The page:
Your first patient of the shift is a 19-year-old male with “the worst headache ever.” His mother states she’s quite worried because he “never gets headaches.” He had some slight nuchal rigidity, but is afebrile. And as such, you arranged a non-contrast CT Head, which was found to have a normal without signs of intracranial hemorrhage. Now, 12 hours after onset of his headache, and after discussing the risk and benefits of a lumbar puncture to this patient, he and his mother ask, “So what happens if my spinal tap is not normal?”
You pause, and reflect on the evidence…
Using Pubmed, three separate searches were performed:
(2) “lumbar puncture”
(3) “subarachnoid hemorrhage”
From the results of this literature search you find:
One study showed that out of 660 samples to be analyzed, 28 patients were found to have CSF with xanthochromia, 5 of these 28 had a subarachnoid hemorrhage  . Three other studies found xanthochromia to have a PPV of 6.8%, 8.3%, and 8.7% respectively, with a 100% NPV [2,3,4]. A fifth study looked at 15 patients with positive findings for xanthochromia found on CSF spectrophotometry who also received a CT angiogram of their brain. Nine of these fifteen CTA’s were found to be normal, and one CTA had a coincidental unruptured aneurysm. Thus, even spectrophotometry only had a PPV of 33% .
With that said, many labs do not use spectrophotometry to measure xanthochromia- including my own. This is important, as there is not an insignificant amount of intra-observer disagreement amongst individual samples, with one study finding disagreement among 19.2% of samples .
So how long does it take for us to detect xanthochromia?
The release of oxyhemoglobulin from lysed red blood cells in CSF can be detected within 4-10 hours of a bleed on spectrophotometry, while the conversion of oxyhemoglobulin to bilirubin has been reported to be 9-10 hours. The conversion to bilirubin gives xanthochromia its yellow color. It has been thought that one must wait 12 hours for xanthochromia to develop based off one study of 111 patients in which an LP was not performed for at least 12 hours who all had xanthochromic CSF . An additional study showed xanthochromia persisted in 32/32 patients at 2 weeks from onset, 20/22 patients at 3 weeks, and 10/14 patients at 4 weeks .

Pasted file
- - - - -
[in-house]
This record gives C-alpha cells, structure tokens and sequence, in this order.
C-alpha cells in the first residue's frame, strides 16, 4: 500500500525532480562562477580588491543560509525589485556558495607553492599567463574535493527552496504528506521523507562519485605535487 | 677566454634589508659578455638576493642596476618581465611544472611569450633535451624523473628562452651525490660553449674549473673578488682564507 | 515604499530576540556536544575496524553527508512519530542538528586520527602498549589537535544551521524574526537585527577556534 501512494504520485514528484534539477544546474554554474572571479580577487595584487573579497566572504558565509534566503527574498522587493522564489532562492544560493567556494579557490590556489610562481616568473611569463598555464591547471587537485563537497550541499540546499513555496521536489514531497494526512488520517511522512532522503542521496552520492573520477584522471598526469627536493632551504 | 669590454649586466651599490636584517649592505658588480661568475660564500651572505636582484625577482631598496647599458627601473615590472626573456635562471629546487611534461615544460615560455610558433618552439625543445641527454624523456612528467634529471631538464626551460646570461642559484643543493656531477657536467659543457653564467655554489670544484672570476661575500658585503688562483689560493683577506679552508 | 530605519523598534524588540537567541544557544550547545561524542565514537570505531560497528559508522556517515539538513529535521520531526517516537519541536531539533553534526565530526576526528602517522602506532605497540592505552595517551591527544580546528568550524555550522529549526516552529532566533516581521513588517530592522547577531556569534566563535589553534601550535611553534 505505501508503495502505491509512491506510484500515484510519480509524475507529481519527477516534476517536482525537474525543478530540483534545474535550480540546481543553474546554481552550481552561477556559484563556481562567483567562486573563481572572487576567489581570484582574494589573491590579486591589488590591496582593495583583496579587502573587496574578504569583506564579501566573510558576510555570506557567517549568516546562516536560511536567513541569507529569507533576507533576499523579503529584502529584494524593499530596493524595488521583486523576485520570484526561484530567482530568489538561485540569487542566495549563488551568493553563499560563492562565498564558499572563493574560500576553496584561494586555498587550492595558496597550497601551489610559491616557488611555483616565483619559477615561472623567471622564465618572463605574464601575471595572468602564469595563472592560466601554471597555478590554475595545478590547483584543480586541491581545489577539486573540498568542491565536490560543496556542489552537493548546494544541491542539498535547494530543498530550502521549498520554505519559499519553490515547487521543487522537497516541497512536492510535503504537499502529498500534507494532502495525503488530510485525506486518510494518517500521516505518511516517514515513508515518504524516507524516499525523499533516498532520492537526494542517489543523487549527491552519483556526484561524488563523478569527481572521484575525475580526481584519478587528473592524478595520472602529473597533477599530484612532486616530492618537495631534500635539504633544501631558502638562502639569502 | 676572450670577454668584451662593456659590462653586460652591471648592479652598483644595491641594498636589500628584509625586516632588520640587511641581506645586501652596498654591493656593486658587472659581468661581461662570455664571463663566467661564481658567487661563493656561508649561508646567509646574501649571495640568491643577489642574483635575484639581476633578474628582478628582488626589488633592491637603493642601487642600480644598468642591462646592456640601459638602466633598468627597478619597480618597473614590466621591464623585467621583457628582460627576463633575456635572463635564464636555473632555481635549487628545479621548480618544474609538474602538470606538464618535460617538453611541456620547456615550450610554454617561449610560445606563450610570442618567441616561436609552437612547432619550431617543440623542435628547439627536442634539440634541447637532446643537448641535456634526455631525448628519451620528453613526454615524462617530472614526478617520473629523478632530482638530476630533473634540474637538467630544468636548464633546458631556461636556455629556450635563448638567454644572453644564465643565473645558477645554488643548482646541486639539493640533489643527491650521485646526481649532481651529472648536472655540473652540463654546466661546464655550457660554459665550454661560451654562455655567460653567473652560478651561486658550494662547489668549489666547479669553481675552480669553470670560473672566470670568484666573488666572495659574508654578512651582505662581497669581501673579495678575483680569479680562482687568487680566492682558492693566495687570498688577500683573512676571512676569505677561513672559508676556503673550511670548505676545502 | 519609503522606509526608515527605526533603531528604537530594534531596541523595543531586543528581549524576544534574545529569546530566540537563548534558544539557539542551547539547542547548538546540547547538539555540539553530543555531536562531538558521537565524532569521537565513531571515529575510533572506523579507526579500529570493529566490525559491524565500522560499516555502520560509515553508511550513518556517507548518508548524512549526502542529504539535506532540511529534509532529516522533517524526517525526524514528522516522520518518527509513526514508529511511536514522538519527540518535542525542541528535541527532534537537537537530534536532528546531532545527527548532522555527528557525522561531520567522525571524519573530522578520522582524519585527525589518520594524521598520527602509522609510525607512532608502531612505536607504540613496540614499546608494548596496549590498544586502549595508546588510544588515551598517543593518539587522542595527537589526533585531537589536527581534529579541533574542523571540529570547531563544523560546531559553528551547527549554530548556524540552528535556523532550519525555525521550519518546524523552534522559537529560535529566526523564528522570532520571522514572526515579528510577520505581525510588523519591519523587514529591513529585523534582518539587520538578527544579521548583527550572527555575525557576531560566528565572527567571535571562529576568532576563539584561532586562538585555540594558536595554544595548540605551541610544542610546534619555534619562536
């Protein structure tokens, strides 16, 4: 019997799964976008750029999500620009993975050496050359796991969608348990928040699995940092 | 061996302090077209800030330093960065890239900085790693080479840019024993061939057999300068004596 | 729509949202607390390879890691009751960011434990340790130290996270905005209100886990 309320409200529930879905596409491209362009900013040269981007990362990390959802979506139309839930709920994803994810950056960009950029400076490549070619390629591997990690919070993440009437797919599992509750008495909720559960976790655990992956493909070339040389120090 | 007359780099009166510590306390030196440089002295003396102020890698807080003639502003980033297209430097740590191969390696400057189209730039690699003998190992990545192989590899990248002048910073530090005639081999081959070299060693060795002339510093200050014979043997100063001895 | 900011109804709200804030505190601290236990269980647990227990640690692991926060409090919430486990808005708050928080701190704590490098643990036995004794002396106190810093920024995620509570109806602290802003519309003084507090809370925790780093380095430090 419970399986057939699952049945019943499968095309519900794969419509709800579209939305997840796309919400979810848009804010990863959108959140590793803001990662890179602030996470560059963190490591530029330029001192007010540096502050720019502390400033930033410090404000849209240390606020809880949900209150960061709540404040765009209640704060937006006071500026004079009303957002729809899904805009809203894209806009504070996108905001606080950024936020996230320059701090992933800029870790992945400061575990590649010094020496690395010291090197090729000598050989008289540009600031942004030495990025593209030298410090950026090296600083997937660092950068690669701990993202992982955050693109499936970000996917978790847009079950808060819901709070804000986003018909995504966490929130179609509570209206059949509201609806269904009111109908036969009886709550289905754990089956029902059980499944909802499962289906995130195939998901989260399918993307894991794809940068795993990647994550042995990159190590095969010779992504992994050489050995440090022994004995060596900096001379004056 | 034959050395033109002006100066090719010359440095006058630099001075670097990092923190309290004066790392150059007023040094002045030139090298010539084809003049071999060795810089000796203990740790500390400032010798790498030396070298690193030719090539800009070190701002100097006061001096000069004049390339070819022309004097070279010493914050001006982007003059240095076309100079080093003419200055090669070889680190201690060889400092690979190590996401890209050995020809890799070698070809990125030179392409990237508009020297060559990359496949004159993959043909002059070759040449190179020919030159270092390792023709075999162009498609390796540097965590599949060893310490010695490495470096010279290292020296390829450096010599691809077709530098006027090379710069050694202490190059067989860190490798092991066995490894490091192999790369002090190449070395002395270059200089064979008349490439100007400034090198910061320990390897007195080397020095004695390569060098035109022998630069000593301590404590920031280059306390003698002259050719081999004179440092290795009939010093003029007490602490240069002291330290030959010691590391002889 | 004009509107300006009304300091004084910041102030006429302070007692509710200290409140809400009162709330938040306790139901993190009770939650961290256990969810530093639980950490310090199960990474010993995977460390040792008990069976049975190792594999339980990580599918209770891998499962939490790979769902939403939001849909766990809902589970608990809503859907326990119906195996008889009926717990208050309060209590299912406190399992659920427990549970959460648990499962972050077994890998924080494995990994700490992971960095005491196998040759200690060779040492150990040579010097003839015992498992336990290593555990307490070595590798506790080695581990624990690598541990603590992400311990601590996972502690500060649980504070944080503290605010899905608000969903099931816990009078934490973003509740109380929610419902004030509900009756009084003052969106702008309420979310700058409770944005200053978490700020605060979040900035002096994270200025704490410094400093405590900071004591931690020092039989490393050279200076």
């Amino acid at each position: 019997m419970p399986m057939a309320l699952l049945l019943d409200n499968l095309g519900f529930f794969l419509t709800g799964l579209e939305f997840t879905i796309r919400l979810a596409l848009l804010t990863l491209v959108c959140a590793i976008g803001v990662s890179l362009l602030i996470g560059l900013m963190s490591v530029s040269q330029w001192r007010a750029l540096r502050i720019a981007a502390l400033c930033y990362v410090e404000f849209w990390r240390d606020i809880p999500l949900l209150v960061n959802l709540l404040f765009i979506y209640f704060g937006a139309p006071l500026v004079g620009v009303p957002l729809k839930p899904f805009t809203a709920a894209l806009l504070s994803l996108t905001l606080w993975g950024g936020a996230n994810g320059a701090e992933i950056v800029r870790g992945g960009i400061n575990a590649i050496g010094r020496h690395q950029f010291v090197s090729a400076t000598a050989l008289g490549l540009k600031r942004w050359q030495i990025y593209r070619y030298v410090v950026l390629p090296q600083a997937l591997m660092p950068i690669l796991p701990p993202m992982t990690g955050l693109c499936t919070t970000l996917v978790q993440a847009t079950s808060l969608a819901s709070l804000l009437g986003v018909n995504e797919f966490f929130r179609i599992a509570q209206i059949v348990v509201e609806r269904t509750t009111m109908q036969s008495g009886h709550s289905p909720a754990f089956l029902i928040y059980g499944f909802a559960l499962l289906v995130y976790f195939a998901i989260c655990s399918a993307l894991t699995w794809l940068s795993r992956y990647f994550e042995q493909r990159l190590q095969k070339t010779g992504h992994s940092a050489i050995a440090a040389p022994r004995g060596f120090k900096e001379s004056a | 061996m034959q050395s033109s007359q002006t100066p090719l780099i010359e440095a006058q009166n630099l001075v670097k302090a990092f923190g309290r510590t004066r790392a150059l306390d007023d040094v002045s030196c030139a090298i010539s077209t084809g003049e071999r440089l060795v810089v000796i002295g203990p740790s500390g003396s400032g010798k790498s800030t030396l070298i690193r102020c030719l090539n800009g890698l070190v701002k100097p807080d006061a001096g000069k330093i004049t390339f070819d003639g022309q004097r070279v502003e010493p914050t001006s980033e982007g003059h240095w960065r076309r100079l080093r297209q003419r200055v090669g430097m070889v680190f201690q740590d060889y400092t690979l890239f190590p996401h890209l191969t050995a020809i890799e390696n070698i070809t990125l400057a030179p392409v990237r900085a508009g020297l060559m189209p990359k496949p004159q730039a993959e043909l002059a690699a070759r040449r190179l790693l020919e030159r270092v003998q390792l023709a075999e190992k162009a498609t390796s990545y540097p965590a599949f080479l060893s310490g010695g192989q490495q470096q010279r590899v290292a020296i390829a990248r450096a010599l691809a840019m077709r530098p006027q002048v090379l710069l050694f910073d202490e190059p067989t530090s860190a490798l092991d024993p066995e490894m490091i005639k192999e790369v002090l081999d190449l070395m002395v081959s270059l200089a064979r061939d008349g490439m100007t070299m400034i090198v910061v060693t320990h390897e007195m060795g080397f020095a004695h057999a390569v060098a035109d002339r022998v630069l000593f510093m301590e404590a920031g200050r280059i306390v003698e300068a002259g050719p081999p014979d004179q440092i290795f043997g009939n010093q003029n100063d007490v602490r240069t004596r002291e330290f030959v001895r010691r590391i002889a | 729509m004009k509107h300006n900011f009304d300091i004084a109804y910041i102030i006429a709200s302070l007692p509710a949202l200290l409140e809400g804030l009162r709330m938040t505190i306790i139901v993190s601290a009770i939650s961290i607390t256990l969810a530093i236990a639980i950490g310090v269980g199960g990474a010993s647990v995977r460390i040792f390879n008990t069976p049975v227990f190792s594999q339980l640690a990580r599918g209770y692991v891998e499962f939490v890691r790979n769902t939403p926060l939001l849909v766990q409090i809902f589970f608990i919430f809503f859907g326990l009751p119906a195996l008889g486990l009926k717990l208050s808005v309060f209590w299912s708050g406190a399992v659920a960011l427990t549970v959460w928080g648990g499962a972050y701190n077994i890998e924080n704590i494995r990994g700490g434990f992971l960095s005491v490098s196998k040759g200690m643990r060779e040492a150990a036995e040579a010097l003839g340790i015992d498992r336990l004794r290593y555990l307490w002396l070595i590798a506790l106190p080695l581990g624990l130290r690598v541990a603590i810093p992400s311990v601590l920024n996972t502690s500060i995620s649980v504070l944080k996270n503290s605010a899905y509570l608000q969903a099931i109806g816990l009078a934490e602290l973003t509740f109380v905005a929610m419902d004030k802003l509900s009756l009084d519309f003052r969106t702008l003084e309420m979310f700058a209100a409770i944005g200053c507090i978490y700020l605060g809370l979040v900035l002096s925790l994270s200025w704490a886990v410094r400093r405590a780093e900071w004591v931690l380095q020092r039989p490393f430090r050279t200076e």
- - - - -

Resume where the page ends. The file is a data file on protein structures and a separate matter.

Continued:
You walk away for a minute to review the evidence. You then explain to the patient that the LP is a screening tool. If it is normal, we push the probability of a diagnosis that has significant morbidity and mortality to extremely close to zero. An abnormal LP increases the probability of the diagnosis, but only to about 8% – but this is certainly high enough to warrant further investigation given the potential diagnosis.
Resolution of the Case
Fortunately, after metoclopramide, they feel well, and their LP revealed no WBC’s, no xanthochromia, their CSF lactic acid level was normal, and they are happy to be safely discharged.
You explain to the patient & their mother that an abnormal LP increases their risk of having a life threatening process. You stress that an abnormal LP does not guarantee that they have a subarachnoid hemorrhage, but rather, that you will have to get a specialist involved to discuss what the appropriate next step would be- and that the patient may be required to stay in the hospital at that point. Fortunately, after metoclopramide, they feel well, and their LP revealed no WBC’s, no xanthochromia, their CSF lactic acid level was normal, and they are happy to be safely discharged.
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